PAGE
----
Quirky Linux 8.1 for Raspberry Pi2 and Pi3

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This is the first release of Quirky built for ARM boards, specifically the Raspberry Pi2 and Pi3. Brief release announcement:

Quirky 8.1 is built using Ubuntu Xenial Xerus 16.04 armv7 DEBs and some especially compiled PET packages such as SeaMonkey 2.40.
Version 8.1 is the first to be built for the ARM platform, specifically the Raspberry Pi2 and Pi3. Note that Quirky will not work on a Pi1. It is expected a build for the Odroid XU4 is coming soon.

The functionality is much as you have come to expect with a Puppy-derivative -- you get "the kitchen sink" in a very small package. That is, an application for just about everything and utilities to setup and configure just about anything.

A difference though, with the Raspberry Pi build, is that it includes LibreOffice and Inkscape, whereas Puppy-derivatives usually have light-weight choices, such as Gnumeric, Abiword and InkscapeLite. This decision was made so as to provide the same functionality out-of-the-box as Raspbian, and in fact a whole lot more.
This has resulted in a somewhat larger build than usual, a download file of 360MB. However, compare that with Raspbian at 1.3GB, and Quirky is still relatively small.

The full announcement and release notes are here:

The primary download site is ibiblio.org, though it can be slow:

A faster mirror of ibiblio.org is thanks to nluug:

Quirky 8.1 has also been archived at archive.org:

Quirky is provided as an "8GB" image, quirky-pi2-sd-8gb-xerus-8.1.img.xz, that can be written to a micro-SD card. Currently, this is only for the Raspberry Pi2 and Pi3, it will not boot on any other ARM board.

If you are running Windows, you will first need to expand the file. It is compressed with XZ, and a suitable Windows program to expand it is 7-zip. Almost 8GB of free space in the partition is required. Then, write the expanded image file to the SD-card, using a Windows program such as Win32DiskImager. The raspberry Pi website has some instructions for the latter step:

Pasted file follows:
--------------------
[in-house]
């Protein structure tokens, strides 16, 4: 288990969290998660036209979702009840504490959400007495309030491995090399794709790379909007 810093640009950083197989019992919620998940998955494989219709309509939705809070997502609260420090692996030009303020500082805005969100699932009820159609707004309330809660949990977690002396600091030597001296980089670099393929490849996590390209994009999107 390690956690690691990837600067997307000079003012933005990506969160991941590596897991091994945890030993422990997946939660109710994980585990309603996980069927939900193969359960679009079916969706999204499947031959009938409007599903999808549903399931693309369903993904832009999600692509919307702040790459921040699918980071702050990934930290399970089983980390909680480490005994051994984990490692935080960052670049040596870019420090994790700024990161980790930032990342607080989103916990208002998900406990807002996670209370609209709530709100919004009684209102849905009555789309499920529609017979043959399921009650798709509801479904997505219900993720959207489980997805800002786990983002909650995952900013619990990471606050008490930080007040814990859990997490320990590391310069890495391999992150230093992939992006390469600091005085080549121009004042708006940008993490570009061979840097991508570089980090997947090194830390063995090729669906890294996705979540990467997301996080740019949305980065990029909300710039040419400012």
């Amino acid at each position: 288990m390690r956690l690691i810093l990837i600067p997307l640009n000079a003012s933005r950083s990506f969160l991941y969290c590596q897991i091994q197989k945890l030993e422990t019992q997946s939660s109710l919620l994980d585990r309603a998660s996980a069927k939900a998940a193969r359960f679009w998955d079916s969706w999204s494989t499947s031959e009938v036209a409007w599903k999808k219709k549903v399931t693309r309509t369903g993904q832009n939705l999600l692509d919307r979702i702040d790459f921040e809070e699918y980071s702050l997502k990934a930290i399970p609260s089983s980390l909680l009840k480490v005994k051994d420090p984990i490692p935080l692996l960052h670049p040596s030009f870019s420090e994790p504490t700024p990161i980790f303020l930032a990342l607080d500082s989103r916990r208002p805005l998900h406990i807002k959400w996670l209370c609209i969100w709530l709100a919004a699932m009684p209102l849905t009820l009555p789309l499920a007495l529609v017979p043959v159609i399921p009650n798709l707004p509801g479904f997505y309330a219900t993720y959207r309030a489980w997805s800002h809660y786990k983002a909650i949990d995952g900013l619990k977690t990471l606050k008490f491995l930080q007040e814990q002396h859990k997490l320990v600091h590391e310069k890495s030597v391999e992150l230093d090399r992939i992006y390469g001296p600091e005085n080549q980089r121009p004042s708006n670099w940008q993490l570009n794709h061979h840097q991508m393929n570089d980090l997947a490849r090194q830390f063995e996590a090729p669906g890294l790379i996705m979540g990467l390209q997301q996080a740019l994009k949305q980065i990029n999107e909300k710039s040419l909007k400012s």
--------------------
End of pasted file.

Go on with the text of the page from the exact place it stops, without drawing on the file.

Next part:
If you are running Linux, then it is easy-peasy, well, especially easy if you are running Puppy Linux, or derivative (such as Quirky) -- some other Linux distributions will automount the card, and give it a strange device name, so you have to unmount it and determine it's correct device name (/dev/sdb for example). Instructions here:

Expect on-going posts to this blog. Discussion, including bug reports and fixes, and general user experiences, are to be found at this thread on the Puppy Linux Forum, from page 12:

SimpleVLC, a GUI for VLC

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I recently wrote about compiling the CLI-only version of VLC:

Back around 2010, Puppy Forum member 'sc0ttman' wrote a GUI frontend for VLC, named VLC-GTK

I started to fix VLC-GTK, however, came to realise it would be better to make a fresh start.

That fresh start is named SimpleVLC. It is a frontend using 'gtkdialog' for the GUI, and the utilities 'xdotool' and 'wmctrl':


I am using wmctrl to find the window-id of the playing video (also audio has a visualisation window), and xdotool to send simulated key-presses to the window.

So far, have only got it to play local video and audio files. There is not (yet) any playlist mechanism, but it will play whatever is in a folder.
It is working well on the Pi2, including full-screen with OpenMAX hardware acceleration -- though, I found the Pi2 is barely adequate for playing 1080p videos even with the hardware acceleration -- though, I read that Omxplayer does it better than VLC. 4K videos are totally unplayable.

One hint for Pi users. To play 1080p videos, you have to set "gpu_mem=256" in file 'config.txt' in the boot partition. This is reserving part of the 1GB RAM for the GPU.

Inkscape compiled for Pi2

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Running Quirky 8.0.27 on the Raspberry Pi2, I have compiled Inkscape 0.91.

There is Inkscape in the Ubuntu DEB repository, however it requires libmagick, a rather large dependency that I would prefer to avoid.